Screening: Land Rush + Q&A

November 14, 2012

By Joëlle Pouliot

On November 12, Land Rush was screened at The Frontline Club as part of a cross-media event entitled Why Poverty?, which uses films, online and TV, to get people talking about poverty.

Land Rush explores the land appropriation debate in Mali.  75% of the population are small-scale traditional farmers who compete with rich nations that lease land, turning large areas into agribusiness farms.

Screening: Landrush Q&A Frontline Club

Landrush Q&A at The Frontline Club

Director Hugo Berkeley and Kate Townsend, executive producer at BBC Storyville, discussed the makings of the film in the context of the Why Poverty? series.

Townsend explained that eight documentaries and 30 short films were produced by broadcasters around the world for the Why Poverty? project, including the BBC:

“They are going to be broadcast globally in at least 72 countries. We’re commencing on the 25th of November with a potential audience that we’re estimating of at least half a billion people. It’s a sequel to the Why Democracy? series that was broadcast by the BBC [in 2007]. We’re building momentum to what we hope will be an amazing achievement”.

Berkeley discussed the challenges he faced when making a film about land grabbing in Africa:

“People come at it with a very fixed opinion of whether it’s a good thing or a bad thing … we wanted to speak to the farmers in the region and find out from them … it was trying to keep that impartiality [that] was the most difficult thing in the film, to let the characters decide rather than the production team.”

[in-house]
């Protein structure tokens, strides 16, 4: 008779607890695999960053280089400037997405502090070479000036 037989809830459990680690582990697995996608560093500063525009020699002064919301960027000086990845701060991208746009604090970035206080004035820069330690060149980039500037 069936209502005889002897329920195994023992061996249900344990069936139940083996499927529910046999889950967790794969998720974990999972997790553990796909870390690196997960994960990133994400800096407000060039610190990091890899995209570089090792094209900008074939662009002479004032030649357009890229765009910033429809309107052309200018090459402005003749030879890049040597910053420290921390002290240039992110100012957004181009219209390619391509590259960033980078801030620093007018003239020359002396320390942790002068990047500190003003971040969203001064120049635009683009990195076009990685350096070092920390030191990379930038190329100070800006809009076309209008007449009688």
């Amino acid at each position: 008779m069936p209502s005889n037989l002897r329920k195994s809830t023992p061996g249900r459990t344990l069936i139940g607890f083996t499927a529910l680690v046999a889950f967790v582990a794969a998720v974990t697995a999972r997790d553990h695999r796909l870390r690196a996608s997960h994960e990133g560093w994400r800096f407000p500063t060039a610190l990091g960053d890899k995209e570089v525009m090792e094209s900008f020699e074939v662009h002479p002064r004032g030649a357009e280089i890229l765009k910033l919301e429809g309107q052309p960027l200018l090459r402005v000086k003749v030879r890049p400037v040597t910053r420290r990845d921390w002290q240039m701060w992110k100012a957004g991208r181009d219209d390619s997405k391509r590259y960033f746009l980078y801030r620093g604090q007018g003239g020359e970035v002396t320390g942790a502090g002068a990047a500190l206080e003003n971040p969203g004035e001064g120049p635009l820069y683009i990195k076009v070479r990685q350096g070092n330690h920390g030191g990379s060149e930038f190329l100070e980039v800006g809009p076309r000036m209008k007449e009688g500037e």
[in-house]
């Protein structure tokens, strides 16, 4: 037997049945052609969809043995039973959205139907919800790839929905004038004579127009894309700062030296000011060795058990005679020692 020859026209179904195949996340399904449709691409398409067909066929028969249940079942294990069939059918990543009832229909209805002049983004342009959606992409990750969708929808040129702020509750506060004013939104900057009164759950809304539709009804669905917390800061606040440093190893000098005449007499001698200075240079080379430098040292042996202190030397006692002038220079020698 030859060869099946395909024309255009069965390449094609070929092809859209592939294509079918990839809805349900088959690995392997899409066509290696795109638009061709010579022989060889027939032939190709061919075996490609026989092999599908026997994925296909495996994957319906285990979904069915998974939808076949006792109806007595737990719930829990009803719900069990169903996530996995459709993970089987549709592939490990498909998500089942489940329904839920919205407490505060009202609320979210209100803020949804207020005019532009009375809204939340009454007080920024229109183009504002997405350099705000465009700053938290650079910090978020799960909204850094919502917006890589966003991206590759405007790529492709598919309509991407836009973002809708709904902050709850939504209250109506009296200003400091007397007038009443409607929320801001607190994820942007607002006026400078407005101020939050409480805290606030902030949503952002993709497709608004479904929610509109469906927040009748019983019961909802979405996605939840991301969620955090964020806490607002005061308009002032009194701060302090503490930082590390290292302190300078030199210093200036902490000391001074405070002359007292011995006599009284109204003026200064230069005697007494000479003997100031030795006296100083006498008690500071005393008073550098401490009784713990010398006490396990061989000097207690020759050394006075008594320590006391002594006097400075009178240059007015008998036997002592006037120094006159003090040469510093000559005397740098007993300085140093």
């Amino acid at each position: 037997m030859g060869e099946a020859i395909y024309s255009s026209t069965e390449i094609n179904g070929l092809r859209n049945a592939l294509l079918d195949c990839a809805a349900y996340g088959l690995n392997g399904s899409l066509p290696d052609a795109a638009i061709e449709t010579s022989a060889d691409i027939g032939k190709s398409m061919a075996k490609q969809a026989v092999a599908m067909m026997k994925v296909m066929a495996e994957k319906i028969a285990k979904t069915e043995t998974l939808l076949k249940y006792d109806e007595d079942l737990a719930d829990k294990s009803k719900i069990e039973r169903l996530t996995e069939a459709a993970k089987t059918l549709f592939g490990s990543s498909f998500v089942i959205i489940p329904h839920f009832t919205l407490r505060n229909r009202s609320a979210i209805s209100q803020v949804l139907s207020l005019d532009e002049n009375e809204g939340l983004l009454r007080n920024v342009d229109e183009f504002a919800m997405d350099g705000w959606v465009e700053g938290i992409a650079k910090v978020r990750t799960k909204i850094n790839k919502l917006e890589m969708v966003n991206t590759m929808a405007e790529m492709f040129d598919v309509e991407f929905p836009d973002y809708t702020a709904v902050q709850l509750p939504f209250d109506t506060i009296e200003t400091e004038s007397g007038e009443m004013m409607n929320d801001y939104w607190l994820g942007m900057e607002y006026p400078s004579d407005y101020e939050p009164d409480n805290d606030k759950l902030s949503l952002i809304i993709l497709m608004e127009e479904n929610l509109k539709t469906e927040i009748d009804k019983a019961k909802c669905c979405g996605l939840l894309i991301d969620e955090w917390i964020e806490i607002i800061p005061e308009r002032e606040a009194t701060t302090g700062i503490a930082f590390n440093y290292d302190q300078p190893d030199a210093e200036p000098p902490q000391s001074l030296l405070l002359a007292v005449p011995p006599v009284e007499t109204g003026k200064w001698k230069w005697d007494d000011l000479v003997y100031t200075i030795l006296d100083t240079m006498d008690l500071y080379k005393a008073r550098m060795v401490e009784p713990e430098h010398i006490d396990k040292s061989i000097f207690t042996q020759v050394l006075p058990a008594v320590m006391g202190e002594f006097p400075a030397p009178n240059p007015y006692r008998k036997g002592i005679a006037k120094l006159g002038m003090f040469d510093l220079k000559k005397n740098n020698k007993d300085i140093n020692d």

He added that the issue of land appropriation can no longer be ignored, and that industrialisation in Africa should come with proper legislation to prevent exploitation of the farming population:

“The world food crisis in 2008 showed that this is a world problem. How we feed ourselves isn’t just related to the UK or the USA or to Mali. This is a problem that is going to be increasingly important for the whole world. Particularly in places like India, Saudi Arabia and food-poor countries. They are going to be more and more aggressive; that’s not a tendency that’s going to go away. That would only increase my keenness to see that legislation is in place to make sure that it’s done properly.”

His film highlights how divided Malian farmers are about foreign development projects; some are enthusiastic about change while others are reluctant and view it as an imperialistic threat:

“Malian agricultural policy just flip-flopped all over the place in the last 20 years. Twenty years ago, it was all about getting small farmers to produce rice to feed the country. And then in the late 1990s, they swung wildly in the other direction and said ‘our problem is that we don’t have any industry, so we need industry and factory’. If you’re a farmer in that area, you’re just sort of buffeted around on the winds of whatever is trendy in the development circles.”

Townsend urged the audience to spread the world about the Why Poverty? project:

“We are immensely proud of this body of films. They are meant to be launching pads for debate.  Please go onto the website and encourage discussion on the forums. We want this to provoke argument.”

Click here to view the Land Rush trailer.